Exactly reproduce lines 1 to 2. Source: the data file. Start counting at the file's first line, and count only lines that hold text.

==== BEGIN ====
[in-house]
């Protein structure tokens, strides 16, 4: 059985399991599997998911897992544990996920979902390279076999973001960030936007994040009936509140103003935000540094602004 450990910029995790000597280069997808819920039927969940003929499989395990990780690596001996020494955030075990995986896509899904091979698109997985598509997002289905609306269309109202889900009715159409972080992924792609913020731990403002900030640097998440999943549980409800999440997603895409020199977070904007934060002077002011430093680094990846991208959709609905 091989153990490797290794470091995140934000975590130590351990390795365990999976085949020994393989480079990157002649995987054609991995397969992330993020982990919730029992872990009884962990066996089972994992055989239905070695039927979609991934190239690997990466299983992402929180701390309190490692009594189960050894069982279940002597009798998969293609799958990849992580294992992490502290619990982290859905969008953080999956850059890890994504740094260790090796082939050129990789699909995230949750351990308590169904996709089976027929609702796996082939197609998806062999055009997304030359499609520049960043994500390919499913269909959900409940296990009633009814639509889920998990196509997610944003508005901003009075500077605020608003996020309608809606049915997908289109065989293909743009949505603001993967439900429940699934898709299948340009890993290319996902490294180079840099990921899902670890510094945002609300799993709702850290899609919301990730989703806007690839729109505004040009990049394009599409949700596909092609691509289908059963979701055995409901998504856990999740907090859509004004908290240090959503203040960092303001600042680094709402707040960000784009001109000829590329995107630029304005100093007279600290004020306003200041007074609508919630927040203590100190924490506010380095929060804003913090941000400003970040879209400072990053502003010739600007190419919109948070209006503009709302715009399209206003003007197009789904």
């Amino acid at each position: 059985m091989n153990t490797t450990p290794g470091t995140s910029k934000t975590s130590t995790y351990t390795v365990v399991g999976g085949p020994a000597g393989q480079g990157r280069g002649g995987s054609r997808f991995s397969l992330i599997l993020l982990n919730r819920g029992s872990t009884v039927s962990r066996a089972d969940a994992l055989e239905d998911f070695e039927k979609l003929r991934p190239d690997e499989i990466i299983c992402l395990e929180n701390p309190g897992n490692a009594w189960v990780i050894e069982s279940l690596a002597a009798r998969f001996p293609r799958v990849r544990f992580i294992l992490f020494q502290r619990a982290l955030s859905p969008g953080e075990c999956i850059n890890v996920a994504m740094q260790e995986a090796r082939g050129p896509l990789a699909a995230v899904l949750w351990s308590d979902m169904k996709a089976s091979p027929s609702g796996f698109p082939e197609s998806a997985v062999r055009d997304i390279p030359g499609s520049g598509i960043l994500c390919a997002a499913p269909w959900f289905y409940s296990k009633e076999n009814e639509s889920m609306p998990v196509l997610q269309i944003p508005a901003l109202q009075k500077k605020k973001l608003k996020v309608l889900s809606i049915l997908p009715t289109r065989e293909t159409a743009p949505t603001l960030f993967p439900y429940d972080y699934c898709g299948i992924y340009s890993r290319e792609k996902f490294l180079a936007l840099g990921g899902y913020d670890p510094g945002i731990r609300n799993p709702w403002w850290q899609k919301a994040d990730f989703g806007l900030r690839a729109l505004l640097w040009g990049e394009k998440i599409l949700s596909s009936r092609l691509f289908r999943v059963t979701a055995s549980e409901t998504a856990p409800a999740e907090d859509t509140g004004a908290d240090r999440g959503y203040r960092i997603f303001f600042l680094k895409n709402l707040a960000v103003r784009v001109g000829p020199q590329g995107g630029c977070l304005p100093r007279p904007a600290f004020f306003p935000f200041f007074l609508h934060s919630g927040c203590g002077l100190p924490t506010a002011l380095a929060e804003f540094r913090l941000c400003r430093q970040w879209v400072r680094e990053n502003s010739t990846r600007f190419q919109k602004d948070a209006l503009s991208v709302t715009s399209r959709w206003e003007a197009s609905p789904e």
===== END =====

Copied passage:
[in-house]
């Protein structure tokens, strides 16, 4: 059985399991599997998911897992544990996920979902390279076999973001960030936007994040009936509140103003935000540094602004 450990910029995790000597280069997808819920039927969940003929499989395990990780690596001996020494955030075990995986896509899904091979698109997985598509997002289905609306269309109202889900009715159409972080992924792609913020731990403002900030640097998440999943549980409800999440997603895409020199977070904007934060002077002011430093680094990846991208959709609905 091989153990490797290794470091995140934000975590130590351990390795365990999976085949020994393989480079990157002649995987054609991995397969992330993020982990919730029992872990009884962990066996089972994992055989239905070695039927979609991934190239690997990466299983992402929180701390309190490692009594189960050894069982279940002597009798998969293609799958990849992580294992992490502290619990982290859905969008953080999956850059890890994504740094260790090796082939050129990789699909995230949750351990308590169904996709089976027929609702796996082939197609998806062999055009997304030359499609520049960043994500390919499913269909959900409940296990009633009814639509889920998990196509997610944003508005901003009075500077605020608003996020309608809606049915997908289109065989293909743009949505603001993967439900429940699934898709299948340009890993290319996902490294180079840099990921899902670890510094945002609300799993709702850290899609919301990730989703806007690839729109505004040009990049394009599409949700596909092609691509289908059963979701055995409901998504856990999740907090859509004004908290240090959503203040960092303001600042680094709402707040960000784009001109000829590329995107630029304005100093007279600290004020306003200041007074609508919630927040203590100190924490506010380095929060804003913090941000400003970040879209400072990053502003010739600007190419919109948070209006503009709302715009399209206003003007197009789904």